Connecting state and local government leaders
Also in our State and Local Daily Digest: Montana’s feisty AG; Alabama governor’s scandal again makes headlines; and Minnesota professors want more privacy.
PROVIDENCE, RHODE ISLAND
TOURISM | No, Iceland’s famous Harpa concert hall is not located in Rhode Island. Also, the Ocean State is not home to 20 percent of the nation’s historic landmarks. Those were among some of the flubs discovered in a new but problematic $5 million “Cooler & Warmer” tourism promotional campaign. “Obviously, this is not the preferred way to roll out a campaign,” said Rhode Island’s chief marketing officer. [The Boston Globe]
LOS ANGELES, CALIFORNIA
INFRASTRUCTURE | Here’s a good example of where the development of new technology may be moving a bit too fast for our existing infrastructure to accommodate it. When Volvo North America CEO Lex Kerssemakers was demonstrating a driverless car in Los Angeles at a press event, the car had trouble with the roads. "It can't find the lane markings!" Kerssemakers told Mayor Eric Garcetti. "You need to paint the bloody roads here!" Poor quality infrastructure is forcing the development of more sensitive sensors to deal with less-than-ideal road and sign conditions. [Reuters]
FRACKING | The Dallas-Fort Worth metro area didn’t have a single earthquake on record until 2008, when hydraulic fracturing operations took off in the oil and gas drilling sector. Since then, the area has experienced nearly 200 seismic events. Scientists project that Texas’ neighbor to the north, Oklahoma, would continue to experience earthquakes for hundreds of years, even if it shuttered all wells today. “This is a public safety issue, and there’s been a lot of denial and ignoring of the problem,” said one Dallas resident. [Scientific American]
WHISTLEBLOWING | A Jackson Public Works Department employee has been fired for talking to the media about his concerns about lead piping in the city’s water-supply network. “I was disappointed in the decision of the director to, in my view, put the reputation of the city before the safety of the public,” the employee, Jonathan Yaeger, said. “I think what I did is ethically right.” [Clarion-Ledger]
FISTICUFFS | Montana’s attorney general isn’t one to shy away from a fight. Tim Fox held a man, suspected of being drunk and throwing punches at passersby, at bay until police arrived at a hotel hosting the Montana Energy Conference. The AG stepped in after the man took a swing at U.S. Sen. Steve Daines’ chief of staff. “He coldcocked me,” Fox said. [Billings Gazette]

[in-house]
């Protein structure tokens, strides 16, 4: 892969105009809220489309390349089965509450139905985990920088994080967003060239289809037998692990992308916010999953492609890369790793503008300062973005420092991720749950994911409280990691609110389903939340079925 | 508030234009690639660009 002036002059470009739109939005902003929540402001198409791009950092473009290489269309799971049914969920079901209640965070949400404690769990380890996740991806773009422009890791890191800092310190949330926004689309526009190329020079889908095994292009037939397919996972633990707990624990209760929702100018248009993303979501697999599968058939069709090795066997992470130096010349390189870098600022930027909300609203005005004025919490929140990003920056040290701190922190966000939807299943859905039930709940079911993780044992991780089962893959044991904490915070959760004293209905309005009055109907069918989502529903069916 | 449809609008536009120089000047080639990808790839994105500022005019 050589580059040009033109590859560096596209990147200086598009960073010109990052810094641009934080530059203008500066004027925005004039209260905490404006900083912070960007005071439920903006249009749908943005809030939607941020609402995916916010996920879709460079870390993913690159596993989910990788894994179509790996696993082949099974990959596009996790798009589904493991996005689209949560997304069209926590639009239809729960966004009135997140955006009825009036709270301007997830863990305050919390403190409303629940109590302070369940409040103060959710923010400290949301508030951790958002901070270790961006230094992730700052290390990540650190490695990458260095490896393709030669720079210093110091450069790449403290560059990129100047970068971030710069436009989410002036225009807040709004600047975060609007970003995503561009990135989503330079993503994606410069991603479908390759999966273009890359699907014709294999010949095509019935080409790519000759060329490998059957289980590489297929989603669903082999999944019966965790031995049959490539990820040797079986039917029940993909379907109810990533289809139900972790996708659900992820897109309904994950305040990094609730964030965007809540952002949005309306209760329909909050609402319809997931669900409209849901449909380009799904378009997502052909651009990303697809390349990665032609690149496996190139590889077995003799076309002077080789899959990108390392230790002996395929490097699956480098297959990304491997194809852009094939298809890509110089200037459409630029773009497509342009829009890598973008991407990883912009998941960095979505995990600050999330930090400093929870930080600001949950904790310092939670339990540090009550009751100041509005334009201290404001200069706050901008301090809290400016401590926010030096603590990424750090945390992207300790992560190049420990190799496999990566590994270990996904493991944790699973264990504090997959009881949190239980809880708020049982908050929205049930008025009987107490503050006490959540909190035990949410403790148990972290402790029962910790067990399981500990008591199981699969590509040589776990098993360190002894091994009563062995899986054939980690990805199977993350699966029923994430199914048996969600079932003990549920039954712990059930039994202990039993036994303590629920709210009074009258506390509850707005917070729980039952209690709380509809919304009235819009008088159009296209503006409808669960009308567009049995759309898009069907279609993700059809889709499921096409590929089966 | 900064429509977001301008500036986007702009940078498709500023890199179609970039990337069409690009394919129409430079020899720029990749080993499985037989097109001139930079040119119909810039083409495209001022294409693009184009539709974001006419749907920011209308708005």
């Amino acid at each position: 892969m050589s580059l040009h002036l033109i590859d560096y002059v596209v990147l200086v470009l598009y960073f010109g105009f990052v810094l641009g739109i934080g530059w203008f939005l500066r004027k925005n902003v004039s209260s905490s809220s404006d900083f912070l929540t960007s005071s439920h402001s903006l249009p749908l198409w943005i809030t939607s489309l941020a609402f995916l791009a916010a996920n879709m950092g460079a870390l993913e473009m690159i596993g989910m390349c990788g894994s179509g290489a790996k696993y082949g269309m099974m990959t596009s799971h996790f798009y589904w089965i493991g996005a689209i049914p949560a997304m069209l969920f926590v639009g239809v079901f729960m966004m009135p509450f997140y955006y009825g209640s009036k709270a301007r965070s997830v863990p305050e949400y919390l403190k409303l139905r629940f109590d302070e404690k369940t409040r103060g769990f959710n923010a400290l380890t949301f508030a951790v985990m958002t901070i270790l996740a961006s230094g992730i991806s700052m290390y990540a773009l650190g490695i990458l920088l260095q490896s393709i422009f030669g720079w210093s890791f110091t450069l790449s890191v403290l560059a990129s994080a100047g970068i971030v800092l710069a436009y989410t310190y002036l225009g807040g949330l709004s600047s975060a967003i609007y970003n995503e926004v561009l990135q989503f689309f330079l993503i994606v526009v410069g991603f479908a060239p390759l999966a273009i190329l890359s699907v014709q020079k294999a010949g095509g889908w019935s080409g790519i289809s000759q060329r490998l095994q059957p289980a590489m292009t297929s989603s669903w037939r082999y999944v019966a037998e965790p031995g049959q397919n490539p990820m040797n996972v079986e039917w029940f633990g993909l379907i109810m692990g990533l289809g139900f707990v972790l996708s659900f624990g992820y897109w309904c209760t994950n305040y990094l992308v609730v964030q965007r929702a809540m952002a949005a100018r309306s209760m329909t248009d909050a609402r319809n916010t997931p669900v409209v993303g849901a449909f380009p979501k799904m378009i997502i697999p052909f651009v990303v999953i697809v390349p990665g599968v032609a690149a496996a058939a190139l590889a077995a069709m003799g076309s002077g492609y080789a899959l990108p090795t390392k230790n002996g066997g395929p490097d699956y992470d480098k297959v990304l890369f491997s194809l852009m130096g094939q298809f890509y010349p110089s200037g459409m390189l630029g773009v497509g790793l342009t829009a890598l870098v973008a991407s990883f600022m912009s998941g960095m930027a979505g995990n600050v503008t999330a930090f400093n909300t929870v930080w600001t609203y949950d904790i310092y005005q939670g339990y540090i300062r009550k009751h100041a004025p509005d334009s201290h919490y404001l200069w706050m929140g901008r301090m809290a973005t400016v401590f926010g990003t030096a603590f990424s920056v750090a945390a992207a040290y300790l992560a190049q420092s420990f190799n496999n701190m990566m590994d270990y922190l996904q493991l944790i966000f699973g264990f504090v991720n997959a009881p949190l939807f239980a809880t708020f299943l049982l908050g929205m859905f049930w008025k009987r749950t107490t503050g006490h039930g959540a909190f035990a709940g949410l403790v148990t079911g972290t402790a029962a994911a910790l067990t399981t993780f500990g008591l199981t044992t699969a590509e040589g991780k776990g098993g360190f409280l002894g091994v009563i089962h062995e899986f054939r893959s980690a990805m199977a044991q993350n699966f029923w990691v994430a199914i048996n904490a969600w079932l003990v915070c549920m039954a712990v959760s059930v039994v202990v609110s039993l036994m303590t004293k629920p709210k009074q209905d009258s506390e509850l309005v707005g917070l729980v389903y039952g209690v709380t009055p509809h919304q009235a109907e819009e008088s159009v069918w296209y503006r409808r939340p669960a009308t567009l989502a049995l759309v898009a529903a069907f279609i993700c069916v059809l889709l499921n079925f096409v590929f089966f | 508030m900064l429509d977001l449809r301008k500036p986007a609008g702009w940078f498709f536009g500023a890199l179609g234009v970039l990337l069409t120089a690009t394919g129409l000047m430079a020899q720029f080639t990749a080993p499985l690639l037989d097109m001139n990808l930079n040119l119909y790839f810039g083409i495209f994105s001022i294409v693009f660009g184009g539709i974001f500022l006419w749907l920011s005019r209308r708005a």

LAW ENFORCEMENT | The officer charged with first-degree murder in the fatal shooting of Laquan McDonald landed a job as a janitor with Chicago’s police union three weeks ago. The shooting of the 17-year-old 16 times in 2014 was caught on a squad car dash cam, sparking protests and a federal investigation into the Chicago Police Department for use of force and biased policing. Suspended, Van Dyke has lost previous jobs as a result, and his wife’s business has closed. [Chicago Tribune]
SCANDAL | Gov. Robert Bentley’s senior political advisor resigned Wednesday, two years after he was secretly recorded making sexual comments to her on a phone call. The governor’s wife of 50 years divorced him last year, but he reiterated his intention to remain in office—calling a denied affair with Rebekah Caldwell Mason “old issues.” [AL.com]
PUBLIC SAFETY | In an example of “tactical urbanism,” DIY speed limit signs reading “20 Is Plenty” have been popping up in the Rose City. The anonymous “vigilante traffic cop” says the guerilla actions are meant to get Portland officials to prioritize projects to make city streets safer for all users. [The Oregonian / OregonLive]
BENEFITS | Local officials are considering major changes to Marietta’s municipal pensions program, after a long-time city employee died a few months before retirement. Current rules prohibit surviving spouses from receiving benefits if the employee died while still working. Such a gap could give the city headaches when trying to attract and retain top employees. “I think we are losing good employees because of this,” said the mayor. “When something slaps us in the face, we ought to look at it.” [Atlanta Journal-Constitution]
ST. PAUL, MINNESOTA
PRIVACY | Public college and university professors using their mobile devices for work should think twice about how. A new policy approved by the Minnesota State Colleges and Universities chancellor this month grants schools the right to conduct inspections to protect government data, even on privately owned cellphones. Faculty unions are protesting the measure because the state rarely provides professors with phones, but courts typically uphold such policies—so long as they’re codified in advance. [Minneapolis / St. Paul Business Journal]
Dave Nyczepir is a News Editor and Michael Grass Executive Editor at Government Executive’s Route Fifty.
NEXT STORY: Can Hands-On Civics Heal Chicago?